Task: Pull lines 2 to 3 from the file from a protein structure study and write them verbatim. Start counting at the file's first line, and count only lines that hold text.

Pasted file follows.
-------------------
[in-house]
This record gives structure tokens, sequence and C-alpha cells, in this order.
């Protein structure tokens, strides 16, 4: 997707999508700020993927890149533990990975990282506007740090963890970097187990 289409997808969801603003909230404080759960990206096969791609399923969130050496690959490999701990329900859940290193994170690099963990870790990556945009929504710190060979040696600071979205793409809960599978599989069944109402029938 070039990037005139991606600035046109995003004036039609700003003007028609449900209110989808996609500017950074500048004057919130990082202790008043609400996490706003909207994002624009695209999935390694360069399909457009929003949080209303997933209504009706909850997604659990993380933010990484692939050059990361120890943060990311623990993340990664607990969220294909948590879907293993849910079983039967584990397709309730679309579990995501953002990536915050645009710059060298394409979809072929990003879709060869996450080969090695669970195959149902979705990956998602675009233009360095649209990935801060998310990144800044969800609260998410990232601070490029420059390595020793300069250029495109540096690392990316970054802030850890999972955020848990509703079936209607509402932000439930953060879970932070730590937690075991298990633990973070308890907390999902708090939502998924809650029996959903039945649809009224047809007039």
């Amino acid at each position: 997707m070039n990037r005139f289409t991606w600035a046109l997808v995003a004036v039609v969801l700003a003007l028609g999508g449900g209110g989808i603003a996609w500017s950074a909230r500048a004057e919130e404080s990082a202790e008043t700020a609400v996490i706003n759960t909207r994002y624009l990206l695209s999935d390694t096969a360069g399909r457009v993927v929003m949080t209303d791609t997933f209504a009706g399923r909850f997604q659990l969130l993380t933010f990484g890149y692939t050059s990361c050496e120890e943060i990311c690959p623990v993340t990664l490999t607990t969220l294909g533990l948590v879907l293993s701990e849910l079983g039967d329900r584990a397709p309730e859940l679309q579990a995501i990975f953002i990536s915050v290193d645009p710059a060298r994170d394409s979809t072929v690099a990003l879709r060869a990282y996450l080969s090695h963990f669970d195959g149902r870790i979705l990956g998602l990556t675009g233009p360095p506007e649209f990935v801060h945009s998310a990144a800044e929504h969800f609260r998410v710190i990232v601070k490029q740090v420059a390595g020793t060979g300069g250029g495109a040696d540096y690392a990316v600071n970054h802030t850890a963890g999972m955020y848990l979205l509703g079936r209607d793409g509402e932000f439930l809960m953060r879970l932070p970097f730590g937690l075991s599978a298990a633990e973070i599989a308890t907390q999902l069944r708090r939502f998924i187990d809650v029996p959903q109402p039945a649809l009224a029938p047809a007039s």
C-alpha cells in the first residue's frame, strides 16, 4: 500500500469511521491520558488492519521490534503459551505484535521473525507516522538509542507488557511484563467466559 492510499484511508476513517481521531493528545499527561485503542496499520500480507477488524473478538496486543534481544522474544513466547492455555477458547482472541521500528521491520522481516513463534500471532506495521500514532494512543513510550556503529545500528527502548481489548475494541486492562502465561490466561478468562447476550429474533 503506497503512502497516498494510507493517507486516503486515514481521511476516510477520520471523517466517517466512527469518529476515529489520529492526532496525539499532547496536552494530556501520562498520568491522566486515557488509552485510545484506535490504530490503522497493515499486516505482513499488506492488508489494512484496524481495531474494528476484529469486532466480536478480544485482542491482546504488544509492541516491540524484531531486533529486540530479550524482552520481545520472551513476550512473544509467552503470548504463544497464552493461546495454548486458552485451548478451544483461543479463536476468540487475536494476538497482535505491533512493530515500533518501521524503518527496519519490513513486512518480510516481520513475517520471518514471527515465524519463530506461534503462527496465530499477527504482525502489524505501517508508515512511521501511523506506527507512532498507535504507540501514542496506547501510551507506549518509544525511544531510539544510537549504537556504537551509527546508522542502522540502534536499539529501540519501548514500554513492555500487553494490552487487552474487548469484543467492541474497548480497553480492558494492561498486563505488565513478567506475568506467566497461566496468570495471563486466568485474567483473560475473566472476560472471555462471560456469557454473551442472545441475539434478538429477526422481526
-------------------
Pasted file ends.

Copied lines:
This record gives structure tokens, sequence and C-alpha cells, in this order.
């Protein structure tokens, strides 16, 4: 997707999508700020993927890149533990990975990282506007740090963890970097187990 289409997808969801603003909230404080759960990206096969791609399923969130050496690959490999701990329900859940290193994170690099963990870790990556945009929504710190060979040696600071979205793409809960599978599989069944109402029938 070039990037005139991606600035046109995003004036039609700003003007028609449900209110989808996609500017950074500048004057919130990082202790008043609400996490706003909207994002624009695209999935390694360069399909457009929003949080209303997933209504009706909850997604659990993380933010990484692939050059990361120890943060990311623990993340990664607990969220294909948590879907293993849910079983039967584990397709309730679309579990995501953002990536915050645009710059060298394409979809072929990003879709060869996450080969090695669970195959149902979705990956998602675009233009360095649209990935801060998310990144800044969800609260998410990232601070490029420059390595020793300069250029495109540096690392990316970054802030850890999972955020848990509703079936209607509402932000439930953060879970932070730590937690075991298990633990973070308890907390999902708090939502998924809650029996959903039945649809009224047809007039």